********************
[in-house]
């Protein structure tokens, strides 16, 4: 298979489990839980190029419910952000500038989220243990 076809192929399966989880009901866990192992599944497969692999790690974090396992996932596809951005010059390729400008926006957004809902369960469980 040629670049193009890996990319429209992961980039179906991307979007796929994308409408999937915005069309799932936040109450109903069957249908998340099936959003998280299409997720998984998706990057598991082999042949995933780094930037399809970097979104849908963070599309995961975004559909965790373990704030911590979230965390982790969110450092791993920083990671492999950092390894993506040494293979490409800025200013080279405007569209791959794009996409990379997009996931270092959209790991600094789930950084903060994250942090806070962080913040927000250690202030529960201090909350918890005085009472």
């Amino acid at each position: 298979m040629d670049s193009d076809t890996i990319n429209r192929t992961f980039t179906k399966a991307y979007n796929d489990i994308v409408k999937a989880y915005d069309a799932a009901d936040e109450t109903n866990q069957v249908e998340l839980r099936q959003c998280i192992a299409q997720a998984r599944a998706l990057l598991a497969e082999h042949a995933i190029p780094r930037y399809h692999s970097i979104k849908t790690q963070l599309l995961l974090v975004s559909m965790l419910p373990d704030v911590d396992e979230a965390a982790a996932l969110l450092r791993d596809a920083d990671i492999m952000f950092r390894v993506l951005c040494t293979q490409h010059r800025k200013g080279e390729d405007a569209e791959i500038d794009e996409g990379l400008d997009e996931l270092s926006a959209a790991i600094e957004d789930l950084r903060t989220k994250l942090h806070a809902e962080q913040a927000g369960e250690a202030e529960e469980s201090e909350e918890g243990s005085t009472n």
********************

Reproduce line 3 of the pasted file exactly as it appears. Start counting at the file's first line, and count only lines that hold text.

């Amino acid at each position: 298979m040629d670049s193009d076809t890996i990319n429209r192929t992961f980039t179906k399966a991307y979007n796929d489990i994308v409408k999937a989880y915005d069309a799932a009901d936040e109450t109903n866990q069957v249908e998340l839980r099936q959003c998280i192992a299409q997720a998984r599944a998706l990057l598991a497969e082999h042949a995933i190029p780094r930037y399809h692999s970097i979104k849908t790690q963070l599309l995961l974090v975004s559909m965790l419910p373990d704030v911590d396992e979230a965390a982790a996932l969110l450092r791993d596809a920083d990671i492999m952000f950092r390894v993506l951005c040494t293979q490409h010059r800025k200013g080279e390729d405007a569209e791959i500038d794009e996409g990379l400008d997009e996931l270092s926006a959209a790991i600094e957004d789930l950084r903060t989220k994250l942090h806070a809902e962080q913040a927000g369960e250690a202030e529960e469980s201090e909350e918890g243990s005085t009472n």